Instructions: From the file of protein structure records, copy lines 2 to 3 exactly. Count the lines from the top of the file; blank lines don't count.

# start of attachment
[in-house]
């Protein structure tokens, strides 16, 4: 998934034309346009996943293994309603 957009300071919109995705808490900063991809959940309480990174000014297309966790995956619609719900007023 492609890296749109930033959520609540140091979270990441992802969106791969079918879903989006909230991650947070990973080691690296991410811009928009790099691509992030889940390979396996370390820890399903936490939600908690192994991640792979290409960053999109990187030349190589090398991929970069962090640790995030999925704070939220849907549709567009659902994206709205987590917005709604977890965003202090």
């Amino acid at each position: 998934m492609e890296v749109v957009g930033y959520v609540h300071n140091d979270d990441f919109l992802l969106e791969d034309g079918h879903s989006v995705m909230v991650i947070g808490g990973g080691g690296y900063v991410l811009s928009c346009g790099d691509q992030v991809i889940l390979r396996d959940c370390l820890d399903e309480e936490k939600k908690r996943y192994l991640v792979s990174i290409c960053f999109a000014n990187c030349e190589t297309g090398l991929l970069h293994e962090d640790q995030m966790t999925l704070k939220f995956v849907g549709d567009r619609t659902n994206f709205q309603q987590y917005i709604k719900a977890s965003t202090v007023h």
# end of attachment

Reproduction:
């Protein structure tokens, strides 16, 4: 998934034309346009996943293994309603 957009300071919109995705808490900063991809959940309480990174000014297309966790995956619609719900007023 492609890296749109930033959520609540140091979270990441992802969106791969079918879903989006909230991650947070990973080691690296991410811009928009790099691509992030889940390979396996370390820890399903936490939600908690192994991640792979290409960053999109990187030349190589090398991929970069962090640790995030999925704070939220849907549709567009659902994206709205987590917005709604977890965003202090």
């Amino acid at each position: 998934m492609e890296v749109v957009g930033y959520v609540h300071n140091d979270d990441f919109l992802l969106e791969d034309g079918h879903s989006v995705m909230v991650i947070g808490g990973g080691g690296y900063v991410l811009s928009c346009g790099d691509q992030v991809i889940l390979r396996d959940c370390l820890d399903e309480e936490k939600k908690r996943y192994l991640v792979s990174i290409c960053f999109a000014n990187c030349e190589t297309g090398l991929l970069h293994e962090d640790q995030m966790t999925l704070k939220f995956v849907g549709d567009r619609t659902n994206f709205q309603q987590y917005i709604k719900a977890s965003t202090v007023h």